Accept responsibility

Accept responsibility

Hamilton's crash in qualifying for the Brazilian Grand Prix made victory in the next day's race almost impossible. He managed to salvage a fourth-place finish but the result should have been better.

"We could have won the last race fairly easily and it was solely my fault that we didn't do so," he admitted.

His acceptance of responsibility set an example for the rest of the team and absolved them of any guilt for the disappointing result.

Keep a winning mentality

Keep a winning mentality

Hamilton and Mercedes may have already wrapped up the titles, but insisted that there will be no holding back in the final race of the season in Abu Dhabi.

"Regardless of what stands in the trophy cabinets back at base, our focus is always on the next race and the next championship," said team chief Toto Wolff.

"Our goal in Abu Dhabi is quite simple: to give the best of ourselves, to extract the maximum from our 'diva' in her final race – and to win.

The team was true to his word. Hamilton was pipped to pole position by his teammate Valtteri Bottas, and the duo ended the race in the same positions in which they started, giving their fourth one-two finish of the season.

The endless drive to succeed is what propels professionals in every field to the top of their trade.

Don\'t forget the team

Don't forget the team

While Hamilton earns the megabucks and takes the lion's share of the glory, his victories would be impossible without the massive Mercedes workforce who toil outside the spotlight in the team's Brackley, Northamptonshire base. Hamilton makes a point of publically acknowledging their performance, and pays visits to the factory to show them his appreciation.

"We actually had Lewis come into the IT department a couple of weeks ago," said Harris. "That was a massive boost to a load of the guys, because we're quite removed from the track in a lot of instances.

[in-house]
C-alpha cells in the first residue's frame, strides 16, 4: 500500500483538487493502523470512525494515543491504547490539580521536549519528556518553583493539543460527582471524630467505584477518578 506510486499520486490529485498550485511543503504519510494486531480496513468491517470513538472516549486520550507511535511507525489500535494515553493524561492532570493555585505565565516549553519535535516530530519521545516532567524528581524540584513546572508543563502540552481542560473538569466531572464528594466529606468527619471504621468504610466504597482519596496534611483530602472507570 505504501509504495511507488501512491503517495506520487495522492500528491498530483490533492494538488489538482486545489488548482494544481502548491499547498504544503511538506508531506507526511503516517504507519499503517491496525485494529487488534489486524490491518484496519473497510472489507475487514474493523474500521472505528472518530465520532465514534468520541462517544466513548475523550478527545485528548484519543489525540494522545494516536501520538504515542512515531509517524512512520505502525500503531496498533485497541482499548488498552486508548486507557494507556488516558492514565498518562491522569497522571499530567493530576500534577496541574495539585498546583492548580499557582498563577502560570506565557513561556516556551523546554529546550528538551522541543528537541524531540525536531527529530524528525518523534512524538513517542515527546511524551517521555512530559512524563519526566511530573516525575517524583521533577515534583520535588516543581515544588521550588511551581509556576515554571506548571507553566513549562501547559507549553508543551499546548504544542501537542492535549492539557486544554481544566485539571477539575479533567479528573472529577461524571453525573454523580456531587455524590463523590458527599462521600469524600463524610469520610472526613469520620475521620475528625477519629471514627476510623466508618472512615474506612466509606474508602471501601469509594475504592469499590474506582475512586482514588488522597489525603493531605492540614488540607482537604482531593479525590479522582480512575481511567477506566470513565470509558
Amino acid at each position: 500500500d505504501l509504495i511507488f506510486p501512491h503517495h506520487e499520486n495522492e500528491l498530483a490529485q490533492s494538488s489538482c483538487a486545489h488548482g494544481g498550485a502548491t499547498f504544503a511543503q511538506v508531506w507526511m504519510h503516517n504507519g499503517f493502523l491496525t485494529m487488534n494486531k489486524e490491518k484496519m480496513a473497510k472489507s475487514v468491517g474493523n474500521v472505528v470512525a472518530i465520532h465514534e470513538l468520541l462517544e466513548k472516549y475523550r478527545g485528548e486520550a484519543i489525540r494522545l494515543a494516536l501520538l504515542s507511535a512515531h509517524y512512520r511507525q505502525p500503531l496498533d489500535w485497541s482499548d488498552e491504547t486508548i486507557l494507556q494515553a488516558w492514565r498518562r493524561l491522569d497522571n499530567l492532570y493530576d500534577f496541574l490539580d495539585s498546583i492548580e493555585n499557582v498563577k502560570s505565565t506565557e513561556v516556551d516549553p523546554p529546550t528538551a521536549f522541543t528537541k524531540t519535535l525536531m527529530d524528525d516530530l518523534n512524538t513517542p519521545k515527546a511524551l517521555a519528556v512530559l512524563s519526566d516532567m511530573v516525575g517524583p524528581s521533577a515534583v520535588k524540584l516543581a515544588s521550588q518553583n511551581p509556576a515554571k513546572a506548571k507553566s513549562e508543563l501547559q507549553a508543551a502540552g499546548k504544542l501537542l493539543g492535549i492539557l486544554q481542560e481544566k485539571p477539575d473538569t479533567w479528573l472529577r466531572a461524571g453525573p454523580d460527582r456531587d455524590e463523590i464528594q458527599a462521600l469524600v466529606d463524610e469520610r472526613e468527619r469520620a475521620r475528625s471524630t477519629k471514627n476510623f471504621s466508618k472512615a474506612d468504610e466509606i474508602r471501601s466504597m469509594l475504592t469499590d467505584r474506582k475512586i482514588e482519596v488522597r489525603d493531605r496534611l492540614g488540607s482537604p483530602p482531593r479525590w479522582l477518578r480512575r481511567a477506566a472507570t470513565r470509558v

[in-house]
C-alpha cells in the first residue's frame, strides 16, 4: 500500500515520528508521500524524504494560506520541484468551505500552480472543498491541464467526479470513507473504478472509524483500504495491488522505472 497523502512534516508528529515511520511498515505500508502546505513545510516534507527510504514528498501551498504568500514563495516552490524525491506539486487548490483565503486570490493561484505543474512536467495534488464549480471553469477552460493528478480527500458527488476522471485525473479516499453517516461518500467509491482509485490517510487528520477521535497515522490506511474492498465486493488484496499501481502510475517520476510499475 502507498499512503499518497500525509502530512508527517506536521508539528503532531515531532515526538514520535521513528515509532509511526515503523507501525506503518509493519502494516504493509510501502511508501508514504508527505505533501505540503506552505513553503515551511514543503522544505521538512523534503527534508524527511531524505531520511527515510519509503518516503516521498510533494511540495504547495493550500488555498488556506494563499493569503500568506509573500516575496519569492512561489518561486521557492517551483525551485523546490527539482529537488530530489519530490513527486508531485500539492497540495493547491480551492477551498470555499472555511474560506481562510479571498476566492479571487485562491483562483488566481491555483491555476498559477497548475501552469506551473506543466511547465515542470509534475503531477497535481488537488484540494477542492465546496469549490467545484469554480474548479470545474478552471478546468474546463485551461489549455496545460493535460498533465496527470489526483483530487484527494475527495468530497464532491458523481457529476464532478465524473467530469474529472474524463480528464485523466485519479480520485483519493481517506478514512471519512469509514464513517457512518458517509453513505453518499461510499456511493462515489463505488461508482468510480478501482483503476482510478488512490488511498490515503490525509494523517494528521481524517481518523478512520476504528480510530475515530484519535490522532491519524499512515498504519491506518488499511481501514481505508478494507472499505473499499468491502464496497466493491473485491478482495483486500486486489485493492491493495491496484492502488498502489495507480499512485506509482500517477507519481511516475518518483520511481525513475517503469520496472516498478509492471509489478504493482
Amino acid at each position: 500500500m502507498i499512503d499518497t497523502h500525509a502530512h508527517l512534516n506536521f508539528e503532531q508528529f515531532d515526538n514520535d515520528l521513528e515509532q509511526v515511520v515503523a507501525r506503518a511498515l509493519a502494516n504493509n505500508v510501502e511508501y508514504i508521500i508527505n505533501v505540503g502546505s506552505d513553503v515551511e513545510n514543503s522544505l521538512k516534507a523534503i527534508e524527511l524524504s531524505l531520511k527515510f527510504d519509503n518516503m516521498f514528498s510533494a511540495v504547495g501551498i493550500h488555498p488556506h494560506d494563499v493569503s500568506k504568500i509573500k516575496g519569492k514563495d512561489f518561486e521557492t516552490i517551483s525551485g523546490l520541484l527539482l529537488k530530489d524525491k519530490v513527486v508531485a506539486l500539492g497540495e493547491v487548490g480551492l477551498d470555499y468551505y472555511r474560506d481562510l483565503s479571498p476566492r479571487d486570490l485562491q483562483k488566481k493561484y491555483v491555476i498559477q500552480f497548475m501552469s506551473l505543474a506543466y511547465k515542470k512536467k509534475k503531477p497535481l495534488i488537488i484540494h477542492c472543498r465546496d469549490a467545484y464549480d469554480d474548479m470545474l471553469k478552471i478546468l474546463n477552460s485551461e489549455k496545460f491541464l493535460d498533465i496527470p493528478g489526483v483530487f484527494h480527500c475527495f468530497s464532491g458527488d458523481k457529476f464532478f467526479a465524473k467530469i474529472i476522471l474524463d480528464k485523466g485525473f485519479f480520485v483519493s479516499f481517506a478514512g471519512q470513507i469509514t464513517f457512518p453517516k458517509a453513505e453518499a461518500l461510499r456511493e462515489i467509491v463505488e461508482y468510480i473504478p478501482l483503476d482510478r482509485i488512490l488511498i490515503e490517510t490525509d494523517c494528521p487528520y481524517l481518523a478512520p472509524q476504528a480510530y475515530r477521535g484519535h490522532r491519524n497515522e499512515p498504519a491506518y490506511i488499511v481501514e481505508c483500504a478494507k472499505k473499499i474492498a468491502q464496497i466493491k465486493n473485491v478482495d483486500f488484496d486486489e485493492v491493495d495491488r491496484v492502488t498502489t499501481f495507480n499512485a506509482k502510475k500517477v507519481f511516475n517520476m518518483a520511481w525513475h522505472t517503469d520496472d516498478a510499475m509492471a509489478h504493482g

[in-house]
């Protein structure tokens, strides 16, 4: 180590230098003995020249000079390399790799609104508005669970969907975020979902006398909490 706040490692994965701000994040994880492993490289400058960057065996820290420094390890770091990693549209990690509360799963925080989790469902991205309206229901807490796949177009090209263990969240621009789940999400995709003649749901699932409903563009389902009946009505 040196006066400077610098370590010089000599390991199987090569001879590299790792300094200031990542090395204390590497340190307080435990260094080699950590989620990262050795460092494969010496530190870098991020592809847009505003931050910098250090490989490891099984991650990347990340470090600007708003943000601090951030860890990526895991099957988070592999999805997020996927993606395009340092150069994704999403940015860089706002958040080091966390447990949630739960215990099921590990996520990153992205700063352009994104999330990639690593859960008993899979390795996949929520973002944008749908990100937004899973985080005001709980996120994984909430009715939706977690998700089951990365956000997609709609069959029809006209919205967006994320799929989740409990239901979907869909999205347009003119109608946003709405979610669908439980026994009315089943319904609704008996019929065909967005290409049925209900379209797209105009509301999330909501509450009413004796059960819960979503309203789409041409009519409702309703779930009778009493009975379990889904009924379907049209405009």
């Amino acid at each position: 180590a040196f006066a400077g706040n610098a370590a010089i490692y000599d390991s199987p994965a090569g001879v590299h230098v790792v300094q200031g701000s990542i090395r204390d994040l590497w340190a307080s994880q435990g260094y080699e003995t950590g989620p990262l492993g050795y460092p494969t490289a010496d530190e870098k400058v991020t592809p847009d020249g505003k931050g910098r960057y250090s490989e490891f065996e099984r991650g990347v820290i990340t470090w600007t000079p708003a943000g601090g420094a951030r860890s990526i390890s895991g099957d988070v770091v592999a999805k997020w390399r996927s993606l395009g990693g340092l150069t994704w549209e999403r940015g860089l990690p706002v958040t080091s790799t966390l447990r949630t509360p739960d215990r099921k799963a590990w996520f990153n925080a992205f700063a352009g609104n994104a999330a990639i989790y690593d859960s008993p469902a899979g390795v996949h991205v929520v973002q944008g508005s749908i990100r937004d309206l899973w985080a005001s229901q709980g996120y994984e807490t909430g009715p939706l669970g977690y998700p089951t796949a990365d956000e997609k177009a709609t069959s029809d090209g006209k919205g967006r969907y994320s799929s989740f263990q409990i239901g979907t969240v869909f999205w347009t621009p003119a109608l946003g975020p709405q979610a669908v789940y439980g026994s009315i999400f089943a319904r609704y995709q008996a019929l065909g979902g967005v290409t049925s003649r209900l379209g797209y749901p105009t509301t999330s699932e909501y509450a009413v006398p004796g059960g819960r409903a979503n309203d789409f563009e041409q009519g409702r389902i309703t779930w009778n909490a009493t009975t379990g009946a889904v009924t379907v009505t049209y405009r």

"Some guys get to go to the track regularly because it's part of their job, but some of them have never been to the track and it's unlikely they'll get to go in many instances."

Always look for improvements

Always look for improvements

Despite their string of successes, Mercedes refuses to rest on their laurels. To augment the human analysis of car data and reduce the processing requirements, the team is now working with Tibco to develop automated anomaly detection.

"You're now starting to engineer by exception rather than having to be clever enough to know what you're looking for," said Harris.

"If you look at the business as a whole, we don't necessarily use data as well as we've done at the track for all the other things we do in the business.

"There's now a lot more work going into data analysis around all the other things that we do, whether it's vehicle simulation, or our ERP and our CAD systems, about how we can optimise our performance as a business."

Copyright © 2017 IDG Communications, Inc.

Related Slideshows